Finding Japanese architects and artists that used the spatial concepts was not a hard task, but I knew my argument would not be complete, without also exploring Western architects who openly have written about or discussed these concepts too. An exciting breakthrough occurred about halfway through my writing, as I stumbled across a British architect through an online search. John Pawson, whose designs are undeniably minimalist, was the solution to my problems. His book ‘Minimum’ [2] openly discussed his influences from Japanese culture, achieving harmony and beauty through the use of simplicity and geometry. He discusses the “excitement of empty space”, that it “offers the space, both psychological and physical, for contemplation, and the serenity that can encourage meditative quiet and calm, without the jarring distractions of possessions” (Pawson, 1996: 15). The discovery of John Pawson’s work was very encouraging and spurred me on to analyze the work of American artists, Michael Heizer and Donald Judd. Most of the information I found came from Cardiff Met’s library because the breadth of books and journals on creative subjects is very good. I also contacted Cardiff University’s Architecture library, as I felt they may have more specific books on my topic. However, their library is quite small in comparison, and most of the resources I found were already available at Cardiff Met (which was easier as I could not take books out of the Architecture library). I did, however, stay there for several full days to make notes, seeing as it is just a five-minute walk from my house. I am a very visual, and hands-on learner. This is perhaps why the ‘Sensing Spaces’ exhibition had such a large effect on me. I have found I also respond very well to videos of the architects / artists and their work. It would have been incredible to travel to Japan and experience the culture first-hand. This was not possible but would have been an unbeatable experience. Perhaps I will be able to do this at some point, and write some more on the topic from my own experiences – not learning just from the knowledge of others.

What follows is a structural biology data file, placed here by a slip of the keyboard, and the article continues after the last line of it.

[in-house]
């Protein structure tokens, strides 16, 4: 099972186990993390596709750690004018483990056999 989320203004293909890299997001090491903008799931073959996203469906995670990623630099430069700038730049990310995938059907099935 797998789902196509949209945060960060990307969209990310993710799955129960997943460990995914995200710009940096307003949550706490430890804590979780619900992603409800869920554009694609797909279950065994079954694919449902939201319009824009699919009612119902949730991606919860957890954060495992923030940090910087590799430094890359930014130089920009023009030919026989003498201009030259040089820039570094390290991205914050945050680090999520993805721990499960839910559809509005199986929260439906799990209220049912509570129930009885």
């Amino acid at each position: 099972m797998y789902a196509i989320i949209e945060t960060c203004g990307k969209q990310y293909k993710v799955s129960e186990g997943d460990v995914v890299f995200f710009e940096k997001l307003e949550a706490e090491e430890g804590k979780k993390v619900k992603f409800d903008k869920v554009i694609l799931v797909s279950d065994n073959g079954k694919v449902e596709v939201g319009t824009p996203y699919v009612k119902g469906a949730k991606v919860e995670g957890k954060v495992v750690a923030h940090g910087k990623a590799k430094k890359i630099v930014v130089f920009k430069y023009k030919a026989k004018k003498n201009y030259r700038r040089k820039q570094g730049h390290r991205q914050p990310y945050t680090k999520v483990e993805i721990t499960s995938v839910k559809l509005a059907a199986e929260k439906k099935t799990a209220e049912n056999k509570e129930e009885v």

I don’t think that when I first chose to write my paper on this topic, I realized just how many connections between the Japanese concepts and minimalism I was going to find. The longer I researched and the deeper I dug for information, the more connections I found and the more exciting it became. I was surprised with the amount of information I had gathered by the end, and I know there is still much more to find. In the end, my problem was having too much I wanted to write about, not too little.

It would now be impossible for me to ignore what I have learned during Constellation this year. The ideas I have explored run deep in many areas of my life now. It has helped me to identify and refine the artistic areas I am motivated by, and having always been inspired by architectural design, gave me a good reason to include this in my research and practice. In my Subject, and for my upcoming degree show, I am compelled to create work which builds an experience, considers the surrounding environment, and shows complex ideas and beauty through its simplicity and geometric forms. I also feel that these spatial concepts will influence how I exhibit my work later this year.

All in all, I think I have handled the challenges of Constellation this year successfully. I am quite proud of myself for persevering with this research, despite the times when resources were proving hard to find. It was a challenge to write about ideas which I had only a basic understanding of when I started, but I have come a long way this year, worked my hardest, and I am pleased with my outcome.

[1] The Royal Academy of Arts (2014). Kengo Kuma. [Online Video] 22 January 2014. Available from: https://www.youtube.com/watch?v=Ew4rx6oQOgY

[2] Pawson, J (1996). Minimum. London: Phaidon Press.